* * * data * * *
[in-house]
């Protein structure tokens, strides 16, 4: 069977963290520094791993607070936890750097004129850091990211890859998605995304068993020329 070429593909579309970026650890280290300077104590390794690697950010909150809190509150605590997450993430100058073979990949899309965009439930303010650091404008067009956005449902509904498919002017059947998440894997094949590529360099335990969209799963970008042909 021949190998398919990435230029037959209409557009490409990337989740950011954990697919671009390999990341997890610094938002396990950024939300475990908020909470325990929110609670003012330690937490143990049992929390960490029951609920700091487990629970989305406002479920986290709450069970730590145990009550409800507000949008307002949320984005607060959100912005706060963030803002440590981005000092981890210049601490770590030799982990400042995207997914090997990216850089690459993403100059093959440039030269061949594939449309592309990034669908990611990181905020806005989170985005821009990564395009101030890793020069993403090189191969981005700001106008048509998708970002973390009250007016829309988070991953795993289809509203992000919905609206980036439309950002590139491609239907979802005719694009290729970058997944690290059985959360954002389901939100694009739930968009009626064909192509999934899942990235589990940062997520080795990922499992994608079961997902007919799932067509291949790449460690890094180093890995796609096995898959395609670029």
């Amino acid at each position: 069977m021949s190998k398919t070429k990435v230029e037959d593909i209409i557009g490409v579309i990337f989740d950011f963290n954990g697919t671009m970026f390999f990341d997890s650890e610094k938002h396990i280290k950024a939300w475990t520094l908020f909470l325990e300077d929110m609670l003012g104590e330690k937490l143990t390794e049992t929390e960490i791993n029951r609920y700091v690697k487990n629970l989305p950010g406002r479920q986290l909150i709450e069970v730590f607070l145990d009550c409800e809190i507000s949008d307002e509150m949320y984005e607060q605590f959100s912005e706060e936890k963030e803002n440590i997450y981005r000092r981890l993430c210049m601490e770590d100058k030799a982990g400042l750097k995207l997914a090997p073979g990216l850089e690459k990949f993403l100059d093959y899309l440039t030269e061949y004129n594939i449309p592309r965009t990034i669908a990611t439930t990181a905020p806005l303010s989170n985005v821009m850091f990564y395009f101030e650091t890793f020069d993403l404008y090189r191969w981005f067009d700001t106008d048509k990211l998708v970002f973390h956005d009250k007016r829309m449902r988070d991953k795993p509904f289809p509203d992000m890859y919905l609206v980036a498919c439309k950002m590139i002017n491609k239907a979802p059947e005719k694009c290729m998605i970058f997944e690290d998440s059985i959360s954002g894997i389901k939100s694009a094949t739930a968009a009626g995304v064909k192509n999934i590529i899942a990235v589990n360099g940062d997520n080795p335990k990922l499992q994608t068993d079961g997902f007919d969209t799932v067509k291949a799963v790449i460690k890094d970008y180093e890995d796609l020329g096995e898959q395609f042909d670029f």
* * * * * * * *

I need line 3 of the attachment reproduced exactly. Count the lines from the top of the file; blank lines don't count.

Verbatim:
């Amino acid at each position: 069977m021949s190998k398919t070429k990435v230029e037959d593909i209409i557009g490409v579309i990337f989740d950011f963290n954990g697919t671009m970026f390999f990341d997890s650890e610094k938002h396990i280290k950024a939300w475990t520094l908020f909470l325990e300077d929110m609670l003012g104590e330690k937490l143990t390794e049992t929390e960490i791993n029951r609920y700091v690697k487990n629970l989305p950010g406002r479920q986290l909150i709450e069970v730590f607070l145990d009550c409800e809190i507000s949008d307002e509150m949320y984005e607060q605590f959100s912005e706060e936890k963030e803002n440590i997450y981005r000092r981890l993430c210049m601490e770590d100058k030799a982990g400042l750097k995207l997914a090997p073979g990216l850089e690459k990949f993403l100059d093959y899309l440039t030269e061949y004129n594939i449309p592309r965009t990034i669908a990611t439930t990181a905020p806005l303010s989170n985005v821009m850091f990564y395009f101030e650091t890793f020069d993403l404008y090189r191969w981005f067009d700001t106008d048509k990211l998708v970002f973390h956005d009250k007016r829309m449902r988070d991953k795993p509904f289809p509203d992000m890859y919905l609206v980036a498919c439309k950002m590139i002017n491609k239907a979802p059947e005719k694009c290729m998605i970058f997944e690290d998440s059985i959360s954002g894997i389901k939100s694009a094949t739930a968009a009626g995304v064909k192509n999934i590529i899942a990235v589990n360099g940062d997520n080795p335990k990922l499992q994608t068993d079961g997902f007919d969209t799932v067509k291949a799963v790449i460690k890094d970008y180093e890995d796609l020329g096995e898959q395609f042909d670029f």